If your social media account has posts you didn’t make, you can’t log in, your sent folder has been emptied, or your family and friends are getting messages that you didn’t send, chances are your account has been hacked. According to the Federal Trade Commission (FTC), here are the steps you should take in order to recover your social media or email account, and what to do immediately once you recover your account.
- Update your security software
The first step you should take is to update your security. Use the security software that comes on your phone, computer, or tablet or download software from a reputable security company. Next, run the software to scan your device for malware. If the scan identifies suspicious software, delete it, and restart your device.
- Reset your passwords
If you are able to log into your email or social media account, change your passwords immediately. If you use the same or similar passwords for different accounts, reset them too. Be sure to create strong passwords and not to use the same password for all of your accounts. In the case you are unable to log into your account, check to see how your email provider or social media platform can help you. Many email providers and social media platforms such as Instagram, Facebook and Twitter, give advice on how you can recover your account. For more resources and information on recovering specific platforms, visit the National Cybersecurity Alliance’s website on hacked accounts.
- Set up multi-factor authentication
Check to see if your email or social media account lets you turn on multi-factor authentication. This provides your account with an extra layer of security as it requires a password or a code from an authenticator app.
If you are able to get back into your account, here is what you should check.
- Account Settings
Be on the lookout for unfamiliar links added to your account settings. Make sure the hacker didn’t set up forwarding emails, which would automatically forward messages you receive to the hacker. On your social media account, look at your account history and if there are new friends the hacker might have added to your account.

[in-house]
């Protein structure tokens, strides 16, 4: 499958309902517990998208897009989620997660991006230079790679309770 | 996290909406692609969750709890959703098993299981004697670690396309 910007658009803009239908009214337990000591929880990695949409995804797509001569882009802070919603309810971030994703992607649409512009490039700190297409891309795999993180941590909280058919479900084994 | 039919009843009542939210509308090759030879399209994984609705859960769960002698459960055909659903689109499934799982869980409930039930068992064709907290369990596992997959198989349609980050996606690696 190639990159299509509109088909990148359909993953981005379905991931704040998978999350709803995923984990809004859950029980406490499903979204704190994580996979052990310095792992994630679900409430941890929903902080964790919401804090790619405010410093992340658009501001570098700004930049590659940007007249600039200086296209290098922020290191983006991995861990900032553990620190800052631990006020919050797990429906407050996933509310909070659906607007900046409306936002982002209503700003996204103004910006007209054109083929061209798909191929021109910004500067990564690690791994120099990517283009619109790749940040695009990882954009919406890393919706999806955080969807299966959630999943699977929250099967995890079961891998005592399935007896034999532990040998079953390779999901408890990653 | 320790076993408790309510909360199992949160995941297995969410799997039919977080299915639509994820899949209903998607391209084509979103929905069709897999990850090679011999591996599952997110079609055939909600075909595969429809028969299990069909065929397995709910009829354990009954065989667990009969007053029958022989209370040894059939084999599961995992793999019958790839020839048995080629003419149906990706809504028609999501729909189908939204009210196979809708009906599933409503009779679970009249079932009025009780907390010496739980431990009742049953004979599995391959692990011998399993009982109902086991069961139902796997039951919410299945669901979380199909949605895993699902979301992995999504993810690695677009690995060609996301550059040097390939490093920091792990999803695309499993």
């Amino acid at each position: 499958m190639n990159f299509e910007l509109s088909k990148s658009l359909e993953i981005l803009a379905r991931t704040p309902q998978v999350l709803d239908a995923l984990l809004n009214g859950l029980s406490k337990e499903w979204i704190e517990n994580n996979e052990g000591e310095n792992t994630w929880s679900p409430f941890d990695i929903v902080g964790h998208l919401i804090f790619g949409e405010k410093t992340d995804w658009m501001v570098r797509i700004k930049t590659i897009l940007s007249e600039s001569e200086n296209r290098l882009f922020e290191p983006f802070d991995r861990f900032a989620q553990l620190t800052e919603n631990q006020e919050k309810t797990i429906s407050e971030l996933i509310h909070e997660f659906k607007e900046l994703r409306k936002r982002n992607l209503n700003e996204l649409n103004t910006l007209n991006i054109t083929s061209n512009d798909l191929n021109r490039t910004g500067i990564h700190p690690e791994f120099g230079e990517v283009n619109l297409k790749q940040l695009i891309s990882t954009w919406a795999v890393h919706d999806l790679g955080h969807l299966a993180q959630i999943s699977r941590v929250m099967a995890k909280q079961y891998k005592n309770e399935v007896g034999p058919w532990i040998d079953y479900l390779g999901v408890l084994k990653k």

- Check your Inbox
Look through your inbox for information the hacker could have seen. Hackers look for information that can help them find usernames and passwords to important sites such as your online banking account. If you feel like you are at risk, change your username and password for your important accounts immediately. If you are a customer of Central Bank, this would be a great time to use our Card Lock feature. Card Lock is a security feature which allows you to block new authorizations on your credit or debit cards. If there’s an attempt to make a purchase, we’ll send you (the cardholder) an alert.
- Review Account Activity
Look through sent and deleted messages in your email and social media account. This will make you aware of what the hacker was sending through your account and what information was exposed. If you find that the hacker misused your private information such as your Social Security number, report it. Contact IdentityTheft.gov if you find you’re at risk.
Once you have changed your passwords and reviewed your account, make sure to tell your friends, family, and colleagues you were hacked. Make sure they know to not click on links that were sent by “you” or to interact with the scams sent from your social media or email account. In the future, make sure you are being safe while using your online accounts, don’t click on any unfamiliar links, and don’t give out your information if someone asks you for your username and password.